Cloud computing giant Amazon Web Services could disrupt the data center hardware market by launching its own range of ‘white box’ network switches.
According to a report in The Information, the company is evaluating whether it should offer switches it developed in-house to enterprise customers, some of which it competes against. Such devices would run open source software.
Sources indicated that AWS could launch a switch range within 18 months.
Even though at this point the initiative is purely theoretical, the news has already had an effect on the market: Bloomberg reported that shares in incumbent networking hardware vendors like Cisco, Juniper Networks and Arista immediately saw a decline.
Undercut and conquer
AWS runs the largest cloud computing platform in the world, with more than 50 availability zones (each involving at least one data center), generating more revenue than any of its competitors.
To save money on hardware costs, its facilities have adopted simplified commodity hardware made by original design manufacturers (ODMs) from Asia – businesses that design and manufacture products according to exact specifications, often to be rebranded by another firm for sale.
Over the years, AWS established close relationships with factories and suppliers, and “a person with direct knowledge of the cloud unit’s plans” told The Information that the company is on track to capitalize on those relationships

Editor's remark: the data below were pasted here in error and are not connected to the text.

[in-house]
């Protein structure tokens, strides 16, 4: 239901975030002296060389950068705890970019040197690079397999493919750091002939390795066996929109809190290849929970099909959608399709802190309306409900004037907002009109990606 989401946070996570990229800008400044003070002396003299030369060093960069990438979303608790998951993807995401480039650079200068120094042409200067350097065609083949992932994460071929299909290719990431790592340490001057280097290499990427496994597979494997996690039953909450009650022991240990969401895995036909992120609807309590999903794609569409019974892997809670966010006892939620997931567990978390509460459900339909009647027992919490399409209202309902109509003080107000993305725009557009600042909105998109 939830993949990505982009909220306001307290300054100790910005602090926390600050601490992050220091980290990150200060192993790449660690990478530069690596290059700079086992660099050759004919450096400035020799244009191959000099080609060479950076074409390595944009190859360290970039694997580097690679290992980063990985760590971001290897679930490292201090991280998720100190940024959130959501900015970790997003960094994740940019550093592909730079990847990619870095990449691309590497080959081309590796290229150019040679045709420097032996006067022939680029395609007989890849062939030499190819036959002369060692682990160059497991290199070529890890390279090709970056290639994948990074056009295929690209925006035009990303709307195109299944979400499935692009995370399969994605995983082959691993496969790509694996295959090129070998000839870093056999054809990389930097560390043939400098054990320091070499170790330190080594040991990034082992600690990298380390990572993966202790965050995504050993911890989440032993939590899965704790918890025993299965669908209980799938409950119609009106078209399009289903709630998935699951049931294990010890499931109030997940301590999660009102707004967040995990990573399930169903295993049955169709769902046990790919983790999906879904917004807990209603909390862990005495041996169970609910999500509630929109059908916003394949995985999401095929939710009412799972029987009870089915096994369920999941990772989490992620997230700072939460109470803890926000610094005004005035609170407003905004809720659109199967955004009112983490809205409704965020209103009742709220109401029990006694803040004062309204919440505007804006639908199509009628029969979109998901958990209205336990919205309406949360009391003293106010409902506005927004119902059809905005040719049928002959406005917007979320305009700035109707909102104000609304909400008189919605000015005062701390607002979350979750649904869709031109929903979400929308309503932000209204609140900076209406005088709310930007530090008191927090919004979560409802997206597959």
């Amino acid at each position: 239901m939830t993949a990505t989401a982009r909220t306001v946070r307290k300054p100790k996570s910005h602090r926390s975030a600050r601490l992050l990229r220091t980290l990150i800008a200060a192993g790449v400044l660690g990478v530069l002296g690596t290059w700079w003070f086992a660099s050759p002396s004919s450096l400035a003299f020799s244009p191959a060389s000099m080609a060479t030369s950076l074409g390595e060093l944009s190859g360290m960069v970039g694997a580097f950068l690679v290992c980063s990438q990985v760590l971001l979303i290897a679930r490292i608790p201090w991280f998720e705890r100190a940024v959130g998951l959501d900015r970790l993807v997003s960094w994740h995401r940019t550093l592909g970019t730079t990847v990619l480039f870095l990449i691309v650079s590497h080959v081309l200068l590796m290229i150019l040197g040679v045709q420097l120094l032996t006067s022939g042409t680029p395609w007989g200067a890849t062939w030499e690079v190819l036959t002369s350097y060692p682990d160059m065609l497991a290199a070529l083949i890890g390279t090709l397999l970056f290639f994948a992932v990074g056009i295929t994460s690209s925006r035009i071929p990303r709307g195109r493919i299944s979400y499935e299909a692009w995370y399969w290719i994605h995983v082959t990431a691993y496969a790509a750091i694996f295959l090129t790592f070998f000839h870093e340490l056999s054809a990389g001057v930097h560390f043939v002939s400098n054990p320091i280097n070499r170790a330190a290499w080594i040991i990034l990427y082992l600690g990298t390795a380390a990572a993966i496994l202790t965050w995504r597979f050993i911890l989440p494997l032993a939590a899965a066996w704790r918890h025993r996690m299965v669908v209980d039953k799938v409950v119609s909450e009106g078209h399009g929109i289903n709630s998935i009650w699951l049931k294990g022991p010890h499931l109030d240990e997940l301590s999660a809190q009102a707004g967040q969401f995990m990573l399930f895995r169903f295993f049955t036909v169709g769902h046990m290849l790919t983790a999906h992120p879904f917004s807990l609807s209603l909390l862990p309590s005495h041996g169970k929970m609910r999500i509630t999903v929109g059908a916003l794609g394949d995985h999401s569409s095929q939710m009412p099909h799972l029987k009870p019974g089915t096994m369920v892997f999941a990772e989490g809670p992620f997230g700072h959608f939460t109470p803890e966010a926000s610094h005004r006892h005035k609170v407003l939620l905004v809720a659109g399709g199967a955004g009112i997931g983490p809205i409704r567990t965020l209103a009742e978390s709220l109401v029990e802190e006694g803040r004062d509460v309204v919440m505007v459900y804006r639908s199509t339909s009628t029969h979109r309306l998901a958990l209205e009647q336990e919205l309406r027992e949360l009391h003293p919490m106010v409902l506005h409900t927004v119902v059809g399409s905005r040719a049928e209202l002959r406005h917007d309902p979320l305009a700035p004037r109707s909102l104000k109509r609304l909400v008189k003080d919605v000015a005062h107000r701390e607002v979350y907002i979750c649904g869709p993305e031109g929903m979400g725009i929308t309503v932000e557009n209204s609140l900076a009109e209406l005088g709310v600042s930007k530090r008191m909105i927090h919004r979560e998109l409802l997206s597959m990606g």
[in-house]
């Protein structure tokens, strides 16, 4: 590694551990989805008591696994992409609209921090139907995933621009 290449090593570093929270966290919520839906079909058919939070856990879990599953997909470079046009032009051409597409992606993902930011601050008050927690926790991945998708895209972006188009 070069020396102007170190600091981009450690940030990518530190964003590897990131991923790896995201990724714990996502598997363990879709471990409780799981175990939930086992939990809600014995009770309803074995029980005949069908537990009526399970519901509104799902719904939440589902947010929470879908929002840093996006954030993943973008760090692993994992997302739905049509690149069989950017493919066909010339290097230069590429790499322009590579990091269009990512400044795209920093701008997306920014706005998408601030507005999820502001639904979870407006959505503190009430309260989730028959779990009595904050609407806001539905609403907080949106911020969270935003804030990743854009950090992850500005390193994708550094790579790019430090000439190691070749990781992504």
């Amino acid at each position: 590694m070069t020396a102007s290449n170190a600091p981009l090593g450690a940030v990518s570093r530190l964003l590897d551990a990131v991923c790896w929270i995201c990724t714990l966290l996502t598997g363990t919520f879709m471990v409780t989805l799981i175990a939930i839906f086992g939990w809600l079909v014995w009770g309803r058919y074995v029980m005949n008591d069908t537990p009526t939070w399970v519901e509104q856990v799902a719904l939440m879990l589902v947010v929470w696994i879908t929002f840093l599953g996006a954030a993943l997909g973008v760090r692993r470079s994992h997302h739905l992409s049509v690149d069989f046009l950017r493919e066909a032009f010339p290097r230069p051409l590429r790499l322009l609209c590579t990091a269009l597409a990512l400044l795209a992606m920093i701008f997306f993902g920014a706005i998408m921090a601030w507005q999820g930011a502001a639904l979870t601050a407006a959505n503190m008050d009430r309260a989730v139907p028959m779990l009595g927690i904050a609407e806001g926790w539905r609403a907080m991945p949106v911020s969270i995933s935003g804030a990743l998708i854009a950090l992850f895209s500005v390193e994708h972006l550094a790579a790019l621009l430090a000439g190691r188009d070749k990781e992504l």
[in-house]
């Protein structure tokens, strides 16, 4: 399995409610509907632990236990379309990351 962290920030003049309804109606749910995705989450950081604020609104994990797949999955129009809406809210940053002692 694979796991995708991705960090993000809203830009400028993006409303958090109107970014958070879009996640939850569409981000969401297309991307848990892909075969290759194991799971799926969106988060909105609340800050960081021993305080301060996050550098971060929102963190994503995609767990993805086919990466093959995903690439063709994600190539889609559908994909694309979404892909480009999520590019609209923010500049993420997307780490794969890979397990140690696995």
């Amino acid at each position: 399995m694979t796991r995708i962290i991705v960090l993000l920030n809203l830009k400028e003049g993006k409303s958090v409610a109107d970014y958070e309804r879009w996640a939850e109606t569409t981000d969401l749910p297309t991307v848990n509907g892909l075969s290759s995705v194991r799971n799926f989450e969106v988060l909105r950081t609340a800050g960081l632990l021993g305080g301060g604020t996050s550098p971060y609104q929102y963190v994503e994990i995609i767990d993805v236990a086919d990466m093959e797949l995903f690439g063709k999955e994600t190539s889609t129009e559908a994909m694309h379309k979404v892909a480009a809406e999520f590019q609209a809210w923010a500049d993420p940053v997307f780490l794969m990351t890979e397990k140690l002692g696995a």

The move would pit it against traditional hardware vendors like Cisco, Juniper Networks, HPE, Brocade, D-Link and Netgear, to name a few. One of the sources suggested that switches from AWS could cost 70 to 80 percent less than comparable switches from Cisco.
The move could be seen as an endorsement of open source software stacks dedicated to networking that have been maturing rapidly as more and more vendors decouple their hardware from proprietary software.
Some of the other ‘webscale’ companies that build their own switches include Facebook and LinkedIn. Facebook in particular has shared the designs through the Open Compute Project, so technically, any hardware vendor can build a copy of its Wedge or Backpack to sell on the open market.
Earlier this year, Facebook also shared Open/R – its in-house networking software platform.